[0051] Conventionally, anodes 220 is formed of a conductive and transparent oxide. Indium tin oxide has been widely used as the anode contact because of its transparency, good conductivity, and high-work function.

[0052] In a preferred embodiment, an anode 220 can be modified with a hole-injecting layer 230. The hole-injecting material can serve to improve the film formation property of subsequent organic layers and to facilitate injection of holes into the hole-transporting layer. Suitable materials for use in the hole-injecting layer include, but are not limited to, porphyrinic compounds such as CuPC as described in U.S. Pat. No. 4,720,432, and plasma-deposited fluorocarbon polymers as described in U.S. Pat. No. 6,208,075. and some aromatic amines, for example, m-MTDATA (4,4′,4″-tris[(3-methylphenyl)phenylamino]triphenylamine). Alternative hole-injecting materials reportedly useful in organic EL devices are described in EP 0 891 121 A1 and EP 1 029 909 A1. An example of material in such a hole-injecting layer are the fluorocarbons disclosed by Hung U.S. patent application Ser. No. 09/186,829 filed Nov. 5, 1998, the disclosure of which is incorporated herein by reference.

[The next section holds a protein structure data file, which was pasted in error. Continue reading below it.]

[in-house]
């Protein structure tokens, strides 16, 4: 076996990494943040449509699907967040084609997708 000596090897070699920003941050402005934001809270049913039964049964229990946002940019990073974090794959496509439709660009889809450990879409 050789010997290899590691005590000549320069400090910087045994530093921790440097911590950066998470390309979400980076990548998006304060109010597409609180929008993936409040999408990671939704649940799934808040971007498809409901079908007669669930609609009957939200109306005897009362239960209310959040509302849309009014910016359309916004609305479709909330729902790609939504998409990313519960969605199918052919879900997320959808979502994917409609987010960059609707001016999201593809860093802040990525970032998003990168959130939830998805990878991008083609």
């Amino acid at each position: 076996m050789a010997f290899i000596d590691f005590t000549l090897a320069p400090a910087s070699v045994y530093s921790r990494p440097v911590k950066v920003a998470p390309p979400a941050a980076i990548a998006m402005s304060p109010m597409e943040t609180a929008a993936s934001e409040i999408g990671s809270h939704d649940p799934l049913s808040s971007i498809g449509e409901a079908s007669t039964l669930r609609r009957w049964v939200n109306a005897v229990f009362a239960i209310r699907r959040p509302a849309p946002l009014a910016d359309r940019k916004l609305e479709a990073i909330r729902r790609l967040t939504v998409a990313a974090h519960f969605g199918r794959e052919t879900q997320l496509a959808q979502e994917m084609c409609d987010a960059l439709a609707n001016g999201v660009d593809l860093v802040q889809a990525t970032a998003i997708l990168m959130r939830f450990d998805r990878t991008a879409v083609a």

[0053] The OLED device of this invention is typically provided over a supporting substrate 210 where either the cathode or anode can be in contact with the substrate. The electrode in contact with the substrate is conveniently referred to as the bottom electrode. Conventionally, the bottom electrode is the anode, but this invention is not limited to that configuration. The substrate can either be light-transmissive or opaque, depending on the intended direction of light emission. The light-transmissive property is desirable for viewing the EL emission through the substrate. Transparent glass or plastic is commonly employed in such cases. For applications where the EL emission is viewed through the top electrode, the transmissive characteristic of the bottom support is immaterial, and therefore can be light-transmissive, light absorbing or light reflective. Substrates for use in this case include, but are not limited to, glass, plastic, semiconductor materials, silicon, ceramics, circuit board materials, and polished metal surface. Of course, it is necessary to provide in these device configurations a light-transparent top electrode.